Ford’s They Were Expendable (1945), a fictionalized account of the U.S. retreat from the Philippines, ranks among his most eloquent efforts. As always with Ford, it sometimes lapses into outright sentimentality, especially in its portrayal of Donna Reed as a Madonna-like nurse with whom John Wayne falls in love and who later disappears (and is presumably killed) in the fall of Corregidor. For the most part, though, the film’s stern tone, which is by turns elegiac and grimly stoic, directly foreshadows that of his masterpiece, The Searchers (1956).

Unlike They Were Expendable, Wyler’s The Best Years of Our Lives (1946) focuses not on the war but on its aftermath, telling the story of how three combat veterans (played by Dana Andrews, Fredric March, and Harold Russell, a real-life soldier who lost his hands in the war) adjust to civilian life. Robert Sherwood’s movingly understated screenplay incorporates some of Wyler’s personal experiences during and immediately after the war. Billy Wilder spoke for most of Hollywood in calling it “the best-directed film I’ve ever seen in my life,” though it was not, as Harris claims, the object of “unanimous” praise. In a 1947 Partisan Review essay called “The Anatomy of Falsehood” that goes unnoted in Five Came Back, Robert Warshow condemned The Best Years of Our Lives for its “optimistic picture of American life.” He continued: “For every difficulty, there is conceived to be some simple moral imperative that will solve it, at least to the extent that it can be solved at all.”

As usual with Warshow, there was something to his critique of The Best Years of Our Lives. The film’s fundamental weakness is that for all of its closely observed realism, it remains at bottom a Hollywood romance in which all three principal characters appear at the end to be on the way to surmounting the obstacles placed in their paths by the war. But just as none of the film’s other critics objected to these variously plausible “happy” endings, so are most present-day viewers of The Best Years of Our Lives inclined to see it not as false but impressively frank, even mature, in its presentation of the psychic and emotional effects of war.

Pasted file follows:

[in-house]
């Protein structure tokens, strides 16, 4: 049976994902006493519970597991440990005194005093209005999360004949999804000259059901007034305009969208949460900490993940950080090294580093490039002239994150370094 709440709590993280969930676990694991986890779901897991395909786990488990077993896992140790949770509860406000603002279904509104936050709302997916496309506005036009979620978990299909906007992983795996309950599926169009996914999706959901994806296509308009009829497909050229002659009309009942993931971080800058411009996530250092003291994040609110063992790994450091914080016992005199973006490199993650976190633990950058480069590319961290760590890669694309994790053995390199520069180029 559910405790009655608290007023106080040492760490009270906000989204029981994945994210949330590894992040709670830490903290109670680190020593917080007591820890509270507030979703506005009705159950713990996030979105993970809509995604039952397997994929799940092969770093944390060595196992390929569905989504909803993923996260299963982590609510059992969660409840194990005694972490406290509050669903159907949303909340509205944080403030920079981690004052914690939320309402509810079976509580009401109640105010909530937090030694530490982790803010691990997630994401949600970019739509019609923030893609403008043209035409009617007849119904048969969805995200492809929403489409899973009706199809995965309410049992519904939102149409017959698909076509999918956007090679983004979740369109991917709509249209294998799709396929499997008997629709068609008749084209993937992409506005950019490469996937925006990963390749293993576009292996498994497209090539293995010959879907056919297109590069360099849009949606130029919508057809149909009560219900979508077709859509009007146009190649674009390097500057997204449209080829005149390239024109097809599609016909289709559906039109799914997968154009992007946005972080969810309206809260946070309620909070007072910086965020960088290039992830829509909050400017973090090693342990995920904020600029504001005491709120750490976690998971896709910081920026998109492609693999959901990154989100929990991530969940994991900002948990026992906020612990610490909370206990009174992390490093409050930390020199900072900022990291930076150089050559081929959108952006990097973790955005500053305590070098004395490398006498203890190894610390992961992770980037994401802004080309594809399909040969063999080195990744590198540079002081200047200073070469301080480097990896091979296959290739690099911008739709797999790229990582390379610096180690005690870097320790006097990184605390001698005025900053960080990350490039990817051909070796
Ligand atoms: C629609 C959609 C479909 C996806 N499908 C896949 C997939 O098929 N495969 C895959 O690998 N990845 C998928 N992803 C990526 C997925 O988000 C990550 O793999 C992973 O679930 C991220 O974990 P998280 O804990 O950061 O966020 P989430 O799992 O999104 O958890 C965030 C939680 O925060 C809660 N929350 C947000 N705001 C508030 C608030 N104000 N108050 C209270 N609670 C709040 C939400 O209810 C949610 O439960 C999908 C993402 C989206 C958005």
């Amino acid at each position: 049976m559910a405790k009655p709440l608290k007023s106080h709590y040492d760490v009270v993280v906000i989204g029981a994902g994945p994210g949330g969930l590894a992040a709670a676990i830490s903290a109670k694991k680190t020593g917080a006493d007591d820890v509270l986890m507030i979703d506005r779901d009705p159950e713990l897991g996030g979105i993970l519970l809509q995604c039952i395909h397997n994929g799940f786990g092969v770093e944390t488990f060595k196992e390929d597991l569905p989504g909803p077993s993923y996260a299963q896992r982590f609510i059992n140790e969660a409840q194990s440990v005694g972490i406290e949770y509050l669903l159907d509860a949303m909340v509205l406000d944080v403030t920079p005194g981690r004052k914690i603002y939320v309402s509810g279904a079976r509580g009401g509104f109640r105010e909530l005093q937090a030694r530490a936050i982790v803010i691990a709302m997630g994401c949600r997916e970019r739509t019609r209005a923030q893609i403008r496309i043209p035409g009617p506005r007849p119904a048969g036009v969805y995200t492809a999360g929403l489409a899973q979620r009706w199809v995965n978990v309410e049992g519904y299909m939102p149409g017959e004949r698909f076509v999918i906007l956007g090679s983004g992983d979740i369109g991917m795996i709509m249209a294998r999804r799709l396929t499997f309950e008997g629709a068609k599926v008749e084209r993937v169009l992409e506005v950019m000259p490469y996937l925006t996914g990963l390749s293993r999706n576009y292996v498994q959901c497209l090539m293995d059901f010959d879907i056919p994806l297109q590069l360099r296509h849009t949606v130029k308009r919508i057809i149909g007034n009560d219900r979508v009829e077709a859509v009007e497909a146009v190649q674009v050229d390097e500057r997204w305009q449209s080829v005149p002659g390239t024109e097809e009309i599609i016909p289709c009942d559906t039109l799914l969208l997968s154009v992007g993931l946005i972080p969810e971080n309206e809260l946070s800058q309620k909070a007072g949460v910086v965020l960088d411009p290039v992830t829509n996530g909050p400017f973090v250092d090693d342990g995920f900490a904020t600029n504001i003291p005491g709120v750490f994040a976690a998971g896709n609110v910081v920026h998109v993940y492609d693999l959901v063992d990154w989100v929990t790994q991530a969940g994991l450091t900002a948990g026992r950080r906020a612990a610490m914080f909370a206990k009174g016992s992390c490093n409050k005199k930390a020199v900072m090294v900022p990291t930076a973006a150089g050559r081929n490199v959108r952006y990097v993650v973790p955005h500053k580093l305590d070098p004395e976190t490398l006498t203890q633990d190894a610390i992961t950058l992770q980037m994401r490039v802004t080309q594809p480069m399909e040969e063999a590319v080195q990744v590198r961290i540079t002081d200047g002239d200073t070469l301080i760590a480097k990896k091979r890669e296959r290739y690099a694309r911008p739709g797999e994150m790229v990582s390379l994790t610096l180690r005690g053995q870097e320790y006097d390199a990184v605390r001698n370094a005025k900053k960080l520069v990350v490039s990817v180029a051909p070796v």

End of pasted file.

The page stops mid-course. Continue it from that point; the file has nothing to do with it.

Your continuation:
Capra, Huston, and Stevens also chose not to make fictional films that explicitly portray combat in World War II. But they, too, were scarred by what they had done and seen. “None of us were the same after the war,” Capra later said. Indeed, his own career was derailed—he never again made a commercially successful movie—while Stevens, unable to go back to his old ways after Dachau, renounced the romantic-comedy genre and spent the rest of his life directing such dramas as A Place in the Sun (1951, freely adapted from Theodore Dreiser’s An American Tragedy), Shane (1953), and The Diary of Anne Frank (1959). As for Huston, he offered moviegoers an increasingly dark and cynical view of the world in The Treasure of the Sierra Madre (1948) and The Asphalt Jungle (1950), both of which are manifestly descended from the realism of The Battle of San Pietro. When one of the characters in The Asphalt Jungle describes crime as “only a left-handed form of human endeavor,” there can be no doubt at all that he is speaking for the director himself.

William Wyler described his military service as “an escape into reality.” Those well-chosen words are no less applicable to his colleagues. Unlike present-day Hollywood filmmakers like Quentin Tarantino whose movies are awash in fake blood, they took screen violence seriously—for all of them but Capra had seen the real thing with their own eyes. And just as their wartime documentaries reflected their prewar directorial styles, so would the best of their postwar feature films reflect, both explicitly and implicitly, the terrible self-knowledge that is embodied in Wyler’s description, quoted in Five Came Back, of what it felt like to fly on a bombing run: “Just plain, honest-to-God fear. Afraid to die, a feeling you realize you’ve never had before if you’ve never been shot at.” After that, they knew better than to pretend.

1 The documentary films discussed in the book and this essay are in the public domain and can be viewed in their entirety on YouTube.

2 On a later flight, Wyler’s eardrums were damaged so severely that he lost most of his hearing permanently. He was forced to make his postwar films by wearing headphones connected to the microphones that recorded the actors’ dialogue.